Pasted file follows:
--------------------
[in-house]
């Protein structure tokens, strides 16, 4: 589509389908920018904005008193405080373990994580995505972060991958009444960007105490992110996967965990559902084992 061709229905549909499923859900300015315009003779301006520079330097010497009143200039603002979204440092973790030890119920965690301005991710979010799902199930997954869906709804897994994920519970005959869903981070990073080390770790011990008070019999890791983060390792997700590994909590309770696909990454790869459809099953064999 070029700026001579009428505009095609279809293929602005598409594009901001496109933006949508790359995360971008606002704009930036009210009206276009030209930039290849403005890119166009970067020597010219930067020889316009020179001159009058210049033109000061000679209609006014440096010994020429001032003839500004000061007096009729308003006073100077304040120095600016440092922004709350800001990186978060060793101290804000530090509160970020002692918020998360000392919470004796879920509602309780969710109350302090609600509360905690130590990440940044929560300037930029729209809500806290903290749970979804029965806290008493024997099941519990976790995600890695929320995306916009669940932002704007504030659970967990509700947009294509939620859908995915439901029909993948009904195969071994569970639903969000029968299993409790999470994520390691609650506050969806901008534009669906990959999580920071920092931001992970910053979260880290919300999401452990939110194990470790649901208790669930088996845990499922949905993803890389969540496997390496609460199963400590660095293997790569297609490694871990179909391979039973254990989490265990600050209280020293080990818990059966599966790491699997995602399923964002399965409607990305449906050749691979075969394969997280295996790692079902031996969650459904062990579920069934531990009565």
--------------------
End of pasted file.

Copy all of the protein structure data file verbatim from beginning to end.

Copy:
[in-house]
């Protein structure tokens, strides 16, 4: 589509389908920018904005008193405080373990994580995505972060991958009444960007105490992110996967965990559902084992 061709229905549909499923859900300015315009003779301006520079330097010497009143200039603002979204440092973790030890119920965690301005991710979010799902199930997954869906709804897994994920519970005959869903981070990073080390770790011990008070019999890791983060390792997700590994909590309770696909990454790869459809099953064999 070029700026001579009428505009095609279809293929602005598409594009901001496109933006949508790359995360971008606002704009930036009210009206276009030209930039290849403005890119166009970067020597010219930067020889316009020179001159009058210049033109000061000679209609006014440096010994020429001032003839500004000061007096009729308003006073100077304040120095600016440092922004709350800001990186978060060793101290804000530090509160970020002692918020998360000392919470004796879920509602309780969710109350302090609600509360905690130590990440940044929560300037930029729209809500806290903290749970979804029965806290008493024997099941519990976790995600890695929320995306916009669940932002704007504030659970967990509700947009294509939620859908995915439901029909993948009904195969071994569970639903969000029968299993409790999470994520390691609650506050969806901008534009669906990959999580920071920092931001992970910053979260880290919300999401452990939110194990470790649901208790669930088996845990499922949905993803890389969540496997390496609460199963400590660095293997790569297609490694871990179909391979039973254990989490265990600050209280020293080990818990059966599966790491699997995602399923964002399965409607990305449906050749691979075969394969997280295996790692079902031996969650459904062990579920069934531990009565």